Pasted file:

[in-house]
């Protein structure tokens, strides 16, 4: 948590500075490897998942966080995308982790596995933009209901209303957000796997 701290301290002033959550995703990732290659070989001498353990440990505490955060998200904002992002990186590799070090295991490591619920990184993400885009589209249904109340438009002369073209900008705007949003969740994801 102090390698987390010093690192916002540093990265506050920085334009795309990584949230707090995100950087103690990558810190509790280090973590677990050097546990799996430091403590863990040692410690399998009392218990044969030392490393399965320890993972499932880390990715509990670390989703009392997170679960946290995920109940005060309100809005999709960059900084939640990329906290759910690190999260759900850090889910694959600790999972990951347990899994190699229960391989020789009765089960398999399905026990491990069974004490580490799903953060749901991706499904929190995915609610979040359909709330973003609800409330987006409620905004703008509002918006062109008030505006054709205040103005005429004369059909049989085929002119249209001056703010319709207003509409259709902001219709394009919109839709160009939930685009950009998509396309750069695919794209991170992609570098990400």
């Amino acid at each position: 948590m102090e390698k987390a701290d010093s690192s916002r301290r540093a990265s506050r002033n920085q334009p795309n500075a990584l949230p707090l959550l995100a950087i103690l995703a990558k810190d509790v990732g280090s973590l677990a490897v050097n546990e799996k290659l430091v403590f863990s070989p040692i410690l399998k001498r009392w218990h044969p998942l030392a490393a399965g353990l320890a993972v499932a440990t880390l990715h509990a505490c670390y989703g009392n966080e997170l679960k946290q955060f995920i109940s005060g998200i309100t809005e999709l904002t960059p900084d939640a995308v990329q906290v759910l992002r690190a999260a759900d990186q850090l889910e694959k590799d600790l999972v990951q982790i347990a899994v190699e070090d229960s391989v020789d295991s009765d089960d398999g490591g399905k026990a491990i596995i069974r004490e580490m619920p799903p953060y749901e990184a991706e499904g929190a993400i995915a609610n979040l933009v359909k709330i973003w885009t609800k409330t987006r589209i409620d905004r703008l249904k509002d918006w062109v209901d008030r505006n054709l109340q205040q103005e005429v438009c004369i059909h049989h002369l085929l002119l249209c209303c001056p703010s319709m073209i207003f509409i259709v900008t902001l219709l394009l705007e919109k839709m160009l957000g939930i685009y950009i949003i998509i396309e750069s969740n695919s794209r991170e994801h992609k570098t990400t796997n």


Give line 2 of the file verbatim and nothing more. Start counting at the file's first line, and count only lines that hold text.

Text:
């Protein structure tokens, strides 16, 4: 948590500075490897998942966080995308982790596995933009209901209303957000796997 701290301290002033959550995703990732290659070989001498353990440990505490955060998200904002992002990186590799070090295991490591619920990184993400885009589209249904109340438009002369073209900008705007949003969740994801 102090390698987390010093690192916002540093990265506050920085334009795309990584949230707090995100950087103690990558810190509790280090973590677990050097546990799996430091403590863990040692410690399998009392218990044969030392490393399965320890993972499932880390990715509990670390989703009392997170679960946290995920109940005060309100809005999709960059900084939640990329906290759910690190999260759900850090889910694959600790999972990951347990899994190699229960391989020789009765089960398999399905026990491990069974004490580490799903953060749901991706499904929190995915609610979040359909709330973003609800409330987006409620905004703008509002918006062109008030505006054709205040103005005429004369059909049989085929002119249209001056703010319709207003509409259709902001219709394009919109839709160009939930685009950009998509396309750069695919794209991170992609570098990400």